Faced with an employer who ignores safety concerns or retaliates against those who raise them can drive a worker to become a whistleblower and report his company to the government. But becoming a whistleblower isn’t an easy road—and doesn’t guarantee any safety improvements to the workplace.
No one knew this better than Charles Varnadore, who reported safety issues at the Oak Ridge National Laboratory in Tennessee in the 1990s. Varnadore died on March 7, but his death went unreported until recently.
As reported in the New York Times, Varnadore worked as a technician at the Oak Ridge National Laboratory, a federal nuclear research center.
When Varnadore returned to work after surgery for colon cancer, he noticed and reported various safety issues, including:
- Soil samples from nuclear plants weren’t refrigerated as required and so pollutants were allowed to evaporate before they could be analyzed.
- His replacement while he was out didn’t properly handle lab samples.
- He was required to operate mechanical arms to handle radioactive materials, which was difficult because blindness in his left eye gave him poor depth perception.
- He also raised concerns about elevated cancer rates among Oak Ridge personnel.
Martin Marietta, the contractor that ran the lab, didn’t respond favourably to his complaints and instead retaliated. For example:
- After years of good performance reviews, Varnadore began to receive negative evaluations.
- His assignments were changed so often that he was nicknamed “the technician on roller skates.”
- He was given a storage room containing bags and drums of radioactive, asbestos and chemical waste as an office.
- When an industrial hygienist recommended that either he or the waste be moved, he was put in a room visibly contaminated with mercury, which is poisonous to the nervous system.
Varnadore fought back by going public with the questionable safety practices at the lab and the retaliation he was subjected to as a result. (For information on the protections Canada workers have against retaliation for raising safety concerns, go to the Discipline and Reprisals Compliance Centre.)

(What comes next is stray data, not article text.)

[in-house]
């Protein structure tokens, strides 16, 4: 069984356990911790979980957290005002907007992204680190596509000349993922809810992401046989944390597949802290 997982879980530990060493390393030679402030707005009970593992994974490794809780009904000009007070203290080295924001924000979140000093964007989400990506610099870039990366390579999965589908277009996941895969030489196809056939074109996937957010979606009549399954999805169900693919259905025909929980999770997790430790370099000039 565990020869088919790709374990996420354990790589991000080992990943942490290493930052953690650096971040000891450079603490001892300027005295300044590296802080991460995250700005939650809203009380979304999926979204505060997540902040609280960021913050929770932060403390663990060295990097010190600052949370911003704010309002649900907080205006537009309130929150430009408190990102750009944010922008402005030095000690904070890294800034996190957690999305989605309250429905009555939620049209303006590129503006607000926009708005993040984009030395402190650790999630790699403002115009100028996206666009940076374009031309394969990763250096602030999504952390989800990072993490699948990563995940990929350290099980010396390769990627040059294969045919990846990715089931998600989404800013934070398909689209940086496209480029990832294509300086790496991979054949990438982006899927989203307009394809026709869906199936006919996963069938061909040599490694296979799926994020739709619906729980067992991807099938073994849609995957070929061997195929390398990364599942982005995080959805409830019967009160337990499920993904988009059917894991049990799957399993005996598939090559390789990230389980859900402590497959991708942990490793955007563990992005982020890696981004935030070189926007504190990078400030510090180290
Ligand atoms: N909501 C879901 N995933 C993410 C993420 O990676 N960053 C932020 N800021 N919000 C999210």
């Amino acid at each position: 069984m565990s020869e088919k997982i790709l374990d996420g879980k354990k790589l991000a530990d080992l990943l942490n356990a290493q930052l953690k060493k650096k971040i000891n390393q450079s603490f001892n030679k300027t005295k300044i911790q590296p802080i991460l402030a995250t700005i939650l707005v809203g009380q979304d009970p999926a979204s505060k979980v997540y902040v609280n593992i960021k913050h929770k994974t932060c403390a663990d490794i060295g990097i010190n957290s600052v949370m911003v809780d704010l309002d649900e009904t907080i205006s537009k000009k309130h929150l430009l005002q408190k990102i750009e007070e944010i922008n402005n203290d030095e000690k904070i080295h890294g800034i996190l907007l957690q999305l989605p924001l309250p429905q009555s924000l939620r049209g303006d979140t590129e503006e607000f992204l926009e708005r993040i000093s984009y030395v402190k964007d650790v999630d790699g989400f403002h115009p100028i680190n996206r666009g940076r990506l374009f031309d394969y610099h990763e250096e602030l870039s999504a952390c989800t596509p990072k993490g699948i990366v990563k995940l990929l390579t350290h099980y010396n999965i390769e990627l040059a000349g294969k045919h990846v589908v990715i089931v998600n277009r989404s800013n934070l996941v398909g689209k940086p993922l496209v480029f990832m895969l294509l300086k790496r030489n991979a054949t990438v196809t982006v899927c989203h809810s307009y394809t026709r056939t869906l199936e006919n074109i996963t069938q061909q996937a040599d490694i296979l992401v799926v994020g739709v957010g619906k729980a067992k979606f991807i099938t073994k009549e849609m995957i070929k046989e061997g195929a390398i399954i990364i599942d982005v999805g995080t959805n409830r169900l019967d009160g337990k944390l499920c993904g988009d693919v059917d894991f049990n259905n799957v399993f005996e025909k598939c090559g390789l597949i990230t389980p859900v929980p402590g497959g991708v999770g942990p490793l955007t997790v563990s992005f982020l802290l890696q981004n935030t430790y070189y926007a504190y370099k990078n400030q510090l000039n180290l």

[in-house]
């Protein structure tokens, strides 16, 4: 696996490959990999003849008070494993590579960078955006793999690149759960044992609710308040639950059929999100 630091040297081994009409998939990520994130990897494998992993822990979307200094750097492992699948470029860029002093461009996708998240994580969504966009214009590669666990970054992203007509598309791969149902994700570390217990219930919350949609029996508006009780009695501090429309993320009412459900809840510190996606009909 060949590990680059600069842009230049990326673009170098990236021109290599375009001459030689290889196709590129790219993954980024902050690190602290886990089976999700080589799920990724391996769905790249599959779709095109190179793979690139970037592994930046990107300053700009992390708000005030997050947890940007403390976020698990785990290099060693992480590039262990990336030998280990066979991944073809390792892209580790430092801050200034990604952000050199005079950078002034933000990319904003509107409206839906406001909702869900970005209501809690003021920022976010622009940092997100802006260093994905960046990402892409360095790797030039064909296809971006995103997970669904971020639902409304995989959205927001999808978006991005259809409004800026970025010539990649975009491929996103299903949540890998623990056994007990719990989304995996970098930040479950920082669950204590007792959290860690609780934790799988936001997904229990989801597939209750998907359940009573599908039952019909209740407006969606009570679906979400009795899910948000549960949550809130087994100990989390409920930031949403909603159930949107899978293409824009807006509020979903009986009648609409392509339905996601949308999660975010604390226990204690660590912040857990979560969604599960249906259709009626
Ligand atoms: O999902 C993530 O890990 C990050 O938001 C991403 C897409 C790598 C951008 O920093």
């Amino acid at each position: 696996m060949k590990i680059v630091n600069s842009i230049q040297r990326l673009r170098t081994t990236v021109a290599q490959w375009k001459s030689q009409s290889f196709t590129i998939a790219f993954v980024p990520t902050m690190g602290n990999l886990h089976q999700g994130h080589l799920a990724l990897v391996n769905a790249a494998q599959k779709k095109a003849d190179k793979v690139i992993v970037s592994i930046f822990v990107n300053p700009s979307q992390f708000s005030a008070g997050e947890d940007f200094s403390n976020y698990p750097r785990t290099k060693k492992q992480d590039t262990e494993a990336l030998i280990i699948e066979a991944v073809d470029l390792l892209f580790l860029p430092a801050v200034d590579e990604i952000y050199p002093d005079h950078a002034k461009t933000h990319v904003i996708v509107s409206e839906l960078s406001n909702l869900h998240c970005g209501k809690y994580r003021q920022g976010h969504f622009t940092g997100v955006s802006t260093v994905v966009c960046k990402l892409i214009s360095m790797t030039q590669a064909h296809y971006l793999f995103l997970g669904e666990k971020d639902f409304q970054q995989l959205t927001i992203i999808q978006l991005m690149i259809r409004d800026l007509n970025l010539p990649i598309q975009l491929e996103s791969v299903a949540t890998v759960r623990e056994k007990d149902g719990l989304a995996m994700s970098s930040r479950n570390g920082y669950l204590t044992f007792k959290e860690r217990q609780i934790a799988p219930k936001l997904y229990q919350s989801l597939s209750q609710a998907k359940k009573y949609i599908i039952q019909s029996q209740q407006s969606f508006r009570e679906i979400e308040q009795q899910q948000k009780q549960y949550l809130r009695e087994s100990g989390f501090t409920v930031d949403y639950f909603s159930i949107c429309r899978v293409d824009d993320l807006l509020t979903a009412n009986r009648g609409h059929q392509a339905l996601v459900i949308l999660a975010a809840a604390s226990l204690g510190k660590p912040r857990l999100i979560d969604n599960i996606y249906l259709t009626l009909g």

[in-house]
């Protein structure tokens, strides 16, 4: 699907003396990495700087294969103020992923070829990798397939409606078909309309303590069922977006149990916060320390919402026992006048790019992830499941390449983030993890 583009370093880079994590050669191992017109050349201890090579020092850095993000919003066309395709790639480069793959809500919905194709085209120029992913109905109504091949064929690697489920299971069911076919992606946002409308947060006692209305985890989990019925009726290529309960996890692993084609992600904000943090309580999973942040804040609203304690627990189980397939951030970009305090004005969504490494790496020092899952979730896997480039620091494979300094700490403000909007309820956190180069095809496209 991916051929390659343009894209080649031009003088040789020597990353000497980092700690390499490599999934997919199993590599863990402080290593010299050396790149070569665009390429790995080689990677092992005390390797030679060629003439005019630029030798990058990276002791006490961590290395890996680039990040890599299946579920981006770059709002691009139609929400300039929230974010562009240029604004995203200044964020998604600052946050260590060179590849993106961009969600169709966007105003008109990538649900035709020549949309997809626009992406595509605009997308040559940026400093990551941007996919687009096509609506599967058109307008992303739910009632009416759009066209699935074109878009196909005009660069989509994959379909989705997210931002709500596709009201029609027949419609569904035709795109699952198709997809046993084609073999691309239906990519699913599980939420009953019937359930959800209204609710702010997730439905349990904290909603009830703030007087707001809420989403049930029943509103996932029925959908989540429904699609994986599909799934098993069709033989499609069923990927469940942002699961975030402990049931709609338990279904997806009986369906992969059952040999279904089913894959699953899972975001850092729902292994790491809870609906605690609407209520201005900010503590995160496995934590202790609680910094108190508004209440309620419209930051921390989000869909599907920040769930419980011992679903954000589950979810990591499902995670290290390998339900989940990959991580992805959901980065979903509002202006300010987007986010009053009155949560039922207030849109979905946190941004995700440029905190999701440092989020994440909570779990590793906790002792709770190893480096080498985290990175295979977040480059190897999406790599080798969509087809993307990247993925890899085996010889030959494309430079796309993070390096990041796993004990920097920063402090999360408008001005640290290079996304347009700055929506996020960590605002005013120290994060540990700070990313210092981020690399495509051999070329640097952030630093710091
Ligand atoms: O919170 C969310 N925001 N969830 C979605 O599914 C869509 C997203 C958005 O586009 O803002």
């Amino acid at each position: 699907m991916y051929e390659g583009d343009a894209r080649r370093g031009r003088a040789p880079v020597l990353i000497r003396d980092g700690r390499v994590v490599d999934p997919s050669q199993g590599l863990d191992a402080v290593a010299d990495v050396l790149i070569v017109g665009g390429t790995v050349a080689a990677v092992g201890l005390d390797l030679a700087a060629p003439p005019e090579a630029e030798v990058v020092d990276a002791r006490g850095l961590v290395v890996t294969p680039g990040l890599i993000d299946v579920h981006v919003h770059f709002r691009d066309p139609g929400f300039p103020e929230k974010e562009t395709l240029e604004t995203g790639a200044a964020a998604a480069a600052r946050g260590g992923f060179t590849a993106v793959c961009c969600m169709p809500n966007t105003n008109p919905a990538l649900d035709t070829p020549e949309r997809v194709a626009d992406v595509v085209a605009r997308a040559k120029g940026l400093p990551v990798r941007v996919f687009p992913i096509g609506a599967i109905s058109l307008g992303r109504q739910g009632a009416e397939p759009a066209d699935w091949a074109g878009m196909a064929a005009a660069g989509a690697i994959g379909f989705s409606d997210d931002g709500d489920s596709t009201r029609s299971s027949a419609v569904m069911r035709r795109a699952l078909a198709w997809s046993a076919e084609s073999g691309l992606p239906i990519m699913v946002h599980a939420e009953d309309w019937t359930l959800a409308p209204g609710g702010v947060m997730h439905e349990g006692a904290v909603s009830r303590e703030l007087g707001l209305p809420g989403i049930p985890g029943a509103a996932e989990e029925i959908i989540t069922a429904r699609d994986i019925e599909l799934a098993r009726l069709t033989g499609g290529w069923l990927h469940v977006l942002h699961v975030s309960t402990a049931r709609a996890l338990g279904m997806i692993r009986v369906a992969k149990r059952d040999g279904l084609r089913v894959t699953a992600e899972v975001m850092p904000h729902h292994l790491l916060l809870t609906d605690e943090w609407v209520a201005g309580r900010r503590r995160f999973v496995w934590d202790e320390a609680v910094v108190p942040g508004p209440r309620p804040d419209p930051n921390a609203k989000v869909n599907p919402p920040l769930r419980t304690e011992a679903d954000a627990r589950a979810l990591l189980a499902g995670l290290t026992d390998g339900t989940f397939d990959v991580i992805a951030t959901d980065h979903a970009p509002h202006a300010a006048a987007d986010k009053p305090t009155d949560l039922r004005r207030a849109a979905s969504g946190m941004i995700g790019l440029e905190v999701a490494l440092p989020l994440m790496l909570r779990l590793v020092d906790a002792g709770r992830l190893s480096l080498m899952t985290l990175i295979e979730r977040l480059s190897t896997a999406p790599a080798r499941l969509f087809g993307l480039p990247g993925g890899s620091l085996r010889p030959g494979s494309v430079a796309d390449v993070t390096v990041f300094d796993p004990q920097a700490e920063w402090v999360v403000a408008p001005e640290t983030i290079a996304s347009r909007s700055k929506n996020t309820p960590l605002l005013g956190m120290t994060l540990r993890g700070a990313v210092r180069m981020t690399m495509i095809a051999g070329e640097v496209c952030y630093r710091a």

Martin Marietta denied permitting any safety or environmental irregularities. For example, although it didn’t deny the existence of radiation, mercury and other chemicals in Varnadore’s offices, it said they weren’t present in quantities large enough to be hazardous.
Varnadore’s complaints drew national attention, including that of the federal government. In 1992, the Energy Department confirmed 16 of the 26 safety violations identified by Varnadore and ordered Martin Marietta to fix them.
In Nov. 1991, Varnadore filed the first of several whistleblower complaints with the Labor Department. (Read about the whistleblower protections under Canada’s criminal law.) In Feb. 1992, the department ruled in his favor and was upheld by an administrative judge in June 1993.
But the labor secretary, Robert B. Reich, dismissed some of Varnadore’s charges. And a panel appointed by Reich found that although there had been retaliation against Varnadore, it wasn’t pervasive. So the panel threw out the rest of the claims and a federal appeals court supported these dismissals.
Although Varnadore officially lost his case, it did lead to reforms in the Energy Department and fostered a new willingness among nuclear workers to report abuses. Varnadore’s complaints also led to stronger laws and practices governing workers who blow the whistle on their employers.
Rest in peace, Charles Varnadore.